Reading Jonathan Franzen’s commendation of Christina Stead’s novel The Man Who Loved Children I see that it is also a commendation of a particular kind of novel, the realistic family-centered novel, like his own The Corrections, from what he fears is a permanent dismissal. “Haven’t we had enough of that?” — and you know, I think we have, for now anyway. Why is Franzen so much less interesting than, say George Eliot or Trollope? — not, please note, why isn’t he as good as they are, for few novelists are, but why is he not as interesting? I am inclined to think that that kind of novel depends on a certain kind of society, a society with elaborate explicit and implicit rules, and without the necessity of characters navigating those rules, just isn’t worth writing. In our society people can be whatever they want in relation to any other people and in relation to any branch of society, or that’s what we think anyway, and so there just aren’t enough structures of resistance to make the realistic social-familial novel work. We’re all internal, or (again) think we are, and the proper media for that kind of experience are the essay, the memoir, the blog, and maybe the lyric poem. The novel isn’t dead, but the kind of novel Franzen wants to commend will not have the kind of resonance he wants it to have until society becomes more formally and thoroughly structured. Which at some point will happen.


  1. I think the structures of resistance are there in our society; they just aren't universal and they vary in the different branches of our culture. There was that brilliant Simpsons episode where we learn that Ned Flanders parents were hippies who imposed no rules on him; and thus his rebellion against them took the form of flight into the Ned we know. The Sexual Revolution and such things have broken down many of the old societal taboos, but haven't new ones risen in their place? Look at the pressures our society places on teenage boys and girls to look, dress, and act certain ways. Conservative society has rules, but Liberal society has rules as well. Some churches force you out for being gay and some social groups force you out for eating fast food. I think what America lacks currently is a novelist capable of melding the complexities of Red and Blue America. I hate to sound like Harold Bloom, but I think our serious novelists are too often giving us period pieces with a limited view; when what our culture starves for is another Huckleberry Finn.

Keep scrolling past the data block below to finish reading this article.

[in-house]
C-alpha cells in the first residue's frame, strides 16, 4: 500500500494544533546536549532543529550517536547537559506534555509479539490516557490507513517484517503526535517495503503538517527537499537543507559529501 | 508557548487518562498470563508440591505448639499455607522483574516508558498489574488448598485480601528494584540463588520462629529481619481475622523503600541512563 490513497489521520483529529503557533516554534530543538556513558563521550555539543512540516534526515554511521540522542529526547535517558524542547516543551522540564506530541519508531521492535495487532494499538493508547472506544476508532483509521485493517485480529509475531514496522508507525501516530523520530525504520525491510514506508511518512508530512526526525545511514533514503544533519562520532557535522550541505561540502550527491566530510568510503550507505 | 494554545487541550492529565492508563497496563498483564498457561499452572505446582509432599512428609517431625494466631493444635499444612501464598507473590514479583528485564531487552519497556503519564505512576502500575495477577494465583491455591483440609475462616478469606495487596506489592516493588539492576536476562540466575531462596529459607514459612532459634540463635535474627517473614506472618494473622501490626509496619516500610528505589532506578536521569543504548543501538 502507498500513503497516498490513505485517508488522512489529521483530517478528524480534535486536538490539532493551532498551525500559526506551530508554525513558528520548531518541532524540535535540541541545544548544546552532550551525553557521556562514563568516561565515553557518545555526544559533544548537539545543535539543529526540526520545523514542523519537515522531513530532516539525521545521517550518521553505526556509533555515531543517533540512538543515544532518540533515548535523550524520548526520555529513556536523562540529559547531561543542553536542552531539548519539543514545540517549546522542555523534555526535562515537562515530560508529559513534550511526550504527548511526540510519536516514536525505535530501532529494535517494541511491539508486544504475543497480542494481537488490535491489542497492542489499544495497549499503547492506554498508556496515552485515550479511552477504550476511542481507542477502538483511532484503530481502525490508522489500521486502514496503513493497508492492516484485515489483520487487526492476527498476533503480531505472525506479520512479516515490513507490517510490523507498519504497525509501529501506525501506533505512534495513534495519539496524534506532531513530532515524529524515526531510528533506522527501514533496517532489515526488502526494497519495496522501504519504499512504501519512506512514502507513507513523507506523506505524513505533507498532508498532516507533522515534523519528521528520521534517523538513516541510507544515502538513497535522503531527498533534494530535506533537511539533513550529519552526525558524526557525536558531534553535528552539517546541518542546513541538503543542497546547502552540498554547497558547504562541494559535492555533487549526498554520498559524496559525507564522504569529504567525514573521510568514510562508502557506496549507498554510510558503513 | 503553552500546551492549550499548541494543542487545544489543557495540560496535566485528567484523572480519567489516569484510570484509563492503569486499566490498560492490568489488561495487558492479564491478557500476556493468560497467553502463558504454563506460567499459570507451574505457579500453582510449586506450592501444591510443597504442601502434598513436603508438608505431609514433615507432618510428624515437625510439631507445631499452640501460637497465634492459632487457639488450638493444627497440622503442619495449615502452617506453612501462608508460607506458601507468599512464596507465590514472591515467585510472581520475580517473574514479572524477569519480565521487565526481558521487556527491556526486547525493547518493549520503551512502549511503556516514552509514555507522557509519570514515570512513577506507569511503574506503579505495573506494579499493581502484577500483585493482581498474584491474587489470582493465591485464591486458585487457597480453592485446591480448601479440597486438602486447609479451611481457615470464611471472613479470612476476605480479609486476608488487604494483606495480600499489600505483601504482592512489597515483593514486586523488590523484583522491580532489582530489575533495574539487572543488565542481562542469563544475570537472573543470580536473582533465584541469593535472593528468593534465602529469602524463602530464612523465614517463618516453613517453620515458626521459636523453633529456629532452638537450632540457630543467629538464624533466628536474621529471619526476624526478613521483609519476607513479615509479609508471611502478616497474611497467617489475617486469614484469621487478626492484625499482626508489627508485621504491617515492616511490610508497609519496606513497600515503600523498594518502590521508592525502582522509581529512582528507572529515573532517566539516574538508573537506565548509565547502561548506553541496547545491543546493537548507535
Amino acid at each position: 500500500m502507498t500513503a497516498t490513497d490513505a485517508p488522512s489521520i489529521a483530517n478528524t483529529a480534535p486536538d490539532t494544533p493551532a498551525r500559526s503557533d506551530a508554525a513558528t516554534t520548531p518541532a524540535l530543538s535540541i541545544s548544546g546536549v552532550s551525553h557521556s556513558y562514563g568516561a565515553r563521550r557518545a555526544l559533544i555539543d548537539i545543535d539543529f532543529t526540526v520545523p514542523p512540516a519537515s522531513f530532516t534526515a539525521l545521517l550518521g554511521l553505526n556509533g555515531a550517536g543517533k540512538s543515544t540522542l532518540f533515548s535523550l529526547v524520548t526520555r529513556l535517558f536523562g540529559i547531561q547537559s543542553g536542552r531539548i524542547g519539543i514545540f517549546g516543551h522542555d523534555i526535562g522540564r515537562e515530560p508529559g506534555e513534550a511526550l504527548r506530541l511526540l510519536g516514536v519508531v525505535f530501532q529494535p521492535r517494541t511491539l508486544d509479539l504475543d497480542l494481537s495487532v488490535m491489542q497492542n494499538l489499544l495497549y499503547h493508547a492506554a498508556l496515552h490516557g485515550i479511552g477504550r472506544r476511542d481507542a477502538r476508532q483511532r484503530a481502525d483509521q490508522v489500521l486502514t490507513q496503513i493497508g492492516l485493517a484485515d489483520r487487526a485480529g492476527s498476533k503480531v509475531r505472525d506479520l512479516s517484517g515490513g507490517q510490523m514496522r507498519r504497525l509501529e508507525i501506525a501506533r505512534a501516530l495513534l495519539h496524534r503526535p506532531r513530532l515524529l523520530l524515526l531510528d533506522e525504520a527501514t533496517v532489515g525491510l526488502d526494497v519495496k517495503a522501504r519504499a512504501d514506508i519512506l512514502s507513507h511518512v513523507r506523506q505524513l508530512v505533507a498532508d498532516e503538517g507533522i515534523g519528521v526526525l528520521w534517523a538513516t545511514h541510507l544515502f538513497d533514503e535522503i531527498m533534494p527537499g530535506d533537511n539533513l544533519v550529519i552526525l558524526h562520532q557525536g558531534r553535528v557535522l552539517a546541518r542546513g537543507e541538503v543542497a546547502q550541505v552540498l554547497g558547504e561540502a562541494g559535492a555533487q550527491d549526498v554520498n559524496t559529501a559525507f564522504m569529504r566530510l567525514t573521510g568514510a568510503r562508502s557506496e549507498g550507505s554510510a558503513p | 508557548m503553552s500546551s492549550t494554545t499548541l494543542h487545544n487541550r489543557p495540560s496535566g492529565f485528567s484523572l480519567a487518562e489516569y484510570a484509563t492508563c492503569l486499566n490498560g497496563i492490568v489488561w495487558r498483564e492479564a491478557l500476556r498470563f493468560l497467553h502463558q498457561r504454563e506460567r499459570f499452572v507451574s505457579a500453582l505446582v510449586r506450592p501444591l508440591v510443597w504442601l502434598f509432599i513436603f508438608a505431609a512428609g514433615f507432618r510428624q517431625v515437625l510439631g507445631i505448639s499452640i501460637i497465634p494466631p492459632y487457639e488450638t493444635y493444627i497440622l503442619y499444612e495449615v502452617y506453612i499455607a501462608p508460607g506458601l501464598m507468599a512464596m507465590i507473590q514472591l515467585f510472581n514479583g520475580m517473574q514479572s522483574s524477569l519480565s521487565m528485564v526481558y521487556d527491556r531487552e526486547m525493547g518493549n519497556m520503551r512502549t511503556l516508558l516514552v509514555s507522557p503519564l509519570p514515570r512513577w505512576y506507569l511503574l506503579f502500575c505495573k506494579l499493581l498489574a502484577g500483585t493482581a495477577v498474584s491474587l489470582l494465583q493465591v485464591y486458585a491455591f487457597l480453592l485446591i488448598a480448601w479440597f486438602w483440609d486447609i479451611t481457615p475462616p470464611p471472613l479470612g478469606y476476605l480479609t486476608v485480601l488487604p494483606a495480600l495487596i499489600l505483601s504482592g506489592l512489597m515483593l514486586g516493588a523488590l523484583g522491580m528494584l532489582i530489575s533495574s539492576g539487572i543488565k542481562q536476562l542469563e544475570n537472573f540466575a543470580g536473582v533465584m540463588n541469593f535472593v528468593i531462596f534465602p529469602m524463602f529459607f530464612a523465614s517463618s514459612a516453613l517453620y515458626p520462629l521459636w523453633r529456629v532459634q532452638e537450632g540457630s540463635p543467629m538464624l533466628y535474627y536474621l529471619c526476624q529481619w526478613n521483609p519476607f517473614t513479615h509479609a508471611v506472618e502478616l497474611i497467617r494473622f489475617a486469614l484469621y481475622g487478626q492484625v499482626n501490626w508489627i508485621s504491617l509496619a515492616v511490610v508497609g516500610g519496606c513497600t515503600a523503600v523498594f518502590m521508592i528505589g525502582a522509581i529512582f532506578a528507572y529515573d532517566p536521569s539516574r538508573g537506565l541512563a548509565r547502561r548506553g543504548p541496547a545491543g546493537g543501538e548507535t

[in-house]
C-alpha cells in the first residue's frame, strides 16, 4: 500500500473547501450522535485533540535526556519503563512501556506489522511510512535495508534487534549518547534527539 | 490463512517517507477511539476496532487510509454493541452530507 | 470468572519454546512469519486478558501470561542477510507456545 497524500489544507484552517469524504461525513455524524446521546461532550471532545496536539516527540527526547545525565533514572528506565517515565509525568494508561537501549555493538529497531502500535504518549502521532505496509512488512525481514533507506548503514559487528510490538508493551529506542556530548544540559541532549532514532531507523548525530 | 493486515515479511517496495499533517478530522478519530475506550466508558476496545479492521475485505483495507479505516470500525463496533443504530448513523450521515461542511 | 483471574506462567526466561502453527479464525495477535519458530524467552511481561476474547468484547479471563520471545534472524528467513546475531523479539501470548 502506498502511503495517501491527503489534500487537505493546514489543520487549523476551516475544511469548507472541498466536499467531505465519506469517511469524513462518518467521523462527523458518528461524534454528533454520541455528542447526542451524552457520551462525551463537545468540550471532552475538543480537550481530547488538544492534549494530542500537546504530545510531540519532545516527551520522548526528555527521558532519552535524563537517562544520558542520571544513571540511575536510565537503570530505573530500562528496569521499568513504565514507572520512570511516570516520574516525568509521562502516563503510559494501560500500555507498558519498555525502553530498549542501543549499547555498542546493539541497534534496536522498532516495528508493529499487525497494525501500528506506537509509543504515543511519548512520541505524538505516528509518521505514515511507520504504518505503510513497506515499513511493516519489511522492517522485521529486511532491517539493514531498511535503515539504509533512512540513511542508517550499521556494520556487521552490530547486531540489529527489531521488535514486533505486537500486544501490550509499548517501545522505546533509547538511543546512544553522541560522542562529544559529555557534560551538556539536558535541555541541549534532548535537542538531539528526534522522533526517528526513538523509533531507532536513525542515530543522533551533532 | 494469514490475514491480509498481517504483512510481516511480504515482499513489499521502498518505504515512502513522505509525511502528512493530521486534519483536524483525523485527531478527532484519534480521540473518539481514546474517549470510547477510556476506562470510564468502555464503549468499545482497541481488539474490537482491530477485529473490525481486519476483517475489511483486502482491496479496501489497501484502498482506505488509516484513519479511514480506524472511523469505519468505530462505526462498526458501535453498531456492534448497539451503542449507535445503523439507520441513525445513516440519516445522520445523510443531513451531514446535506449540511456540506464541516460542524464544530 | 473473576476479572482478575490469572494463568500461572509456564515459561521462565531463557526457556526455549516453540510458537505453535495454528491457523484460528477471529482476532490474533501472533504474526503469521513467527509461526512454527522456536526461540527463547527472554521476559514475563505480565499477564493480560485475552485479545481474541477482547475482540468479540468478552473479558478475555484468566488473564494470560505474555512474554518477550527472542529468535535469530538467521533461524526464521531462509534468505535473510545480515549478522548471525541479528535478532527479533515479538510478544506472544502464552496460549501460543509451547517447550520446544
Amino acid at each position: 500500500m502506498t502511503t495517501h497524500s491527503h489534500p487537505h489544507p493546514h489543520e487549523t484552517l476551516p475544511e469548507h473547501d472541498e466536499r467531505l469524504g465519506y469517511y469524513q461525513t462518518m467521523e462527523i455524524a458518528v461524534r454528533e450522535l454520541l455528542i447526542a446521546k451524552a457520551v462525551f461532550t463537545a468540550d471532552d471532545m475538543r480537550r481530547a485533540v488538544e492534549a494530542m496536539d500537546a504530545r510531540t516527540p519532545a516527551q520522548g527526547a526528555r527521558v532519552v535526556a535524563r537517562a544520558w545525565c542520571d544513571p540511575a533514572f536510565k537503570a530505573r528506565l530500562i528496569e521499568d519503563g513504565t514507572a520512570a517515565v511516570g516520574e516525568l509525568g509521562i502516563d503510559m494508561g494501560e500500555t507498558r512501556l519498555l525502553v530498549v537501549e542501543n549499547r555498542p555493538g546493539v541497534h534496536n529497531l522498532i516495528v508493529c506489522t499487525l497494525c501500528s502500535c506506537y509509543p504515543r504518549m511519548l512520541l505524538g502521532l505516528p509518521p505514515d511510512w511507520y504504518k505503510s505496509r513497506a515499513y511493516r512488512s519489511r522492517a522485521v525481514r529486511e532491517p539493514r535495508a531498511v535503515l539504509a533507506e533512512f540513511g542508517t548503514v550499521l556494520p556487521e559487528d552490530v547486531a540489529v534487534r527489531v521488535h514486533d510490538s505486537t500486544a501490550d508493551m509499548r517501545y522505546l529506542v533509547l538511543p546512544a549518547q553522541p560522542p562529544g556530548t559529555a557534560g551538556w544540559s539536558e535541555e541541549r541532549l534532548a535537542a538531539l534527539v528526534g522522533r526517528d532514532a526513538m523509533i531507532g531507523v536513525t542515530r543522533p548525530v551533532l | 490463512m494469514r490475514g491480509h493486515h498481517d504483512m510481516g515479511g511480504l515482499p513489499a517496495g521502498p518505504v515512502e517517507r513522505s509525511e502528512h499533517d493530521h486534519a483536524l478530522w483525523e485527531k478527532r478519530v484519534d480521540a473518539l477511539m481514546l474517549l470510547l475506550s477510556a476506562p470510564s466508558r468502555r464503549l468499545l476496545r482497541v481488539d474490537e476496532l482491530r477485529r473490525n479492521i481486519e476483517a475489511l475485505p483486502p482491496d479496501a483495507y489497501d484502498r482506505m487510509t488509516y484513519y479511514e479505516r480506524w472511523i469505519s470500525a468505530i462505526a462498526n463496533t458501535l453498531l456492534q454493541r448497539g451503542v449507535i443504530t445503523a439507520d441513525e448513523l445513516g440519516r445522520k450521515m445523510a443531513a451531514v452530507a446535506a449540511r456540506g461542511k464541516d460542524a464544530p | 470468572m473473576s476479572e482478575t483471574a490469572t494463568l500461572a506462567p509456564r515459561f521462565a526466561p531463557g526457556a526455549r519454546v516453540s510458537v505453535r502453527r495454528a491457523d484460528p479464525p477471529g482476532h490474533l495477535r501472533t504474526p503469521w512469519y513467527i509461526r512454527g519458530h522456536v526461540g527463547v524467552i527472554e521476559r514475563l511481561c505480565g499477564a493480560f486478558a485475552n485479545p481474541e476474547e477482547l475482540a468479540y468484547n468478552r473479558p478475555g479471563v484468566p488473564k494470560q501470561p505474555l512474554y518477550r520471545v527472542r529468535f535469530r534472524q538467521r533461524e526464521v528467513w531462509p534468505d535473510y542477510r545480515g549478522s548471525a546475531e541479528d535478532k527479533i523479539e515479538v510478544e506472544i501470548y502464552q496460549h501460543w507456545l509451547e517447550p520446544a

2. One thing, Bert, that you didn't say but almost said, by omission from your catalog of contemporary structures of resistance, is that the common forms of resistance no longer repose in the family. So a novel like Disgrace works those structures (but they function not as obstacles to navigate but as a force of or potential for revenge, a much stealthier sort of fate). So, as in Franzen, the family novel becomes a collection of parallel odysseys in which the tragedy arises not from the family's oppressive forms but from everyone's guilt at successfully escaping the formless family. The family becomes a nagging ideal or counterfactual in a cautionary story about the costs of emancipation. That said, I quite liked The Corrections.

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